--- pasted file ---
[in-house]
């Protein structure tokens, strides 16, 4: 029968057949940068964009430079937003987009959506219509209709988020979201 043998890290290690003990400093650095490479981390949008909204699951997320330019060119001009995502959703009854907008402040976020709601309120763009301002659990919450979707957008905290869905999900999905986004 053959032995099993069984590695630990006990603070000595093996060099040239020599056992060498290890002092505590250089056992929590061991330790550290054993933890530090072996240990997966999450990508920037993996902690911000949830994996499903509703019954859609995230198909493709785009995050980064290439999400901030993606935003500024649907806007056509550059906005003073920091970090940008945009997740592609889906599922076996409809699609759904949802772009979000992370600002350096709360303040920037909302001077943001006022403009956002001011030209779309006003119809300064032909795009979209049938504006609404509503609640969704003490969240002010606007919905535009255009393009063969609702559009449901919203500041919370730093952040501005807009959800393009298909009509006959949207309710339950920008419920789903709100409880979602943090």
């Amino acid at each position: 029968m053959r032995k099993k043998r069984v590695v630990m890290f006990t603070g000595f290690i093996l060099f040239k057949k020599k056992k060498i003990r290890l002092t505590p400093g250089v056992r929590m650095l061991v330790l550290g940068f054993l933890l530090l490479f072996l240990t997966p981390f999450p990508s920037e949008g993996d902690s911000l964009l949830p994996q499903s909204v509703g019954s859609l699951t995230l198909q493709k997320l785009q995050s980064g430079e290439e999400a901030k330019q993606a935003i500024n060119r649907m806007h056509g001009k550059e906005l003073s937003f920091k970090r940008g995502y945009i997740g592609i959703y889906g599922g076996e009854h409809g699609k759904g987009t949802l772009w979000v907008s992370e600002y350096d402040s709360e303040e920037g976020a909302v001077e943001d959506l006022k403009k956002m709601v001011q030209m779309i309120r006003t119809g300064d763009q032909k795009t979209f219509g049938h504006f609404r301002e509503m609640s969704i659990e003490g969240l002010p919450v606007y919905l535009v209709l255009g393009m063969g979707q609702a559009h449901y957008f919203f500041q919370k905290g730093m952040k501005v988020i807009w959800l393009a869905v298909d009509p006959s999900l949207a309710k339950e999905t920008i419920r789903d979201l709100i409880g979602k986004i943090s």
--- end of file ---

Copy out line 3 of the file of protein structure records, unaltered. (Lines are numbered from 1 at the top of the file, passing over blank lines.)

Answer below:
């Amino acid at each position: 029968m053959r032995k099993k043998r069984v590695v630990m890290f006990t603070g000595f290690i093996l060099f040239k057949k020599k056992k060498i003990r290890l002092t505590p400093g250089v056992r929590m650095l061991v330790l550290g940068f054993l933890l530090l490479f072996l240990t997966p981390f999450p990508s920037e949008g993996d902690s911000l964009l949830p994996q499903s909204v509703g019954s859609l699951t995230l198909q493709k997320l785009q995050s980064g430079e290439e999400a901030k330019q993606a935003i500024n060119r649907m806007h056509g001009k550059e906005l003073s937003f920091k970090r940008g995502y945009i997740g592609i959703y889906g599922g076996e009854h409809g699609k759904g987009t949802l772009w979000v907008s992370e600002y350096d402040s709360e303040e920037g976020a909302v001077e943001d959506l006022k403009k956002m709601v001011q030209m779309i309120r006003t119809g300064d763009q032909k795009t979209f219509g049938h504006f609404r301002e509503m609640s969704i659990e003490g969240l002010p919450v606007y919905l535009v209709l255009g393009m063969g979707q609702a559009h449901y957008f919203f500041q919370k905290g730093m952040k501005v988020i807009w959800l393009a869905v298909d009509p006959s999900l949207a309710k339950e999905t920008i419920r789903d979201l709100i409880g979602k986004i943090s």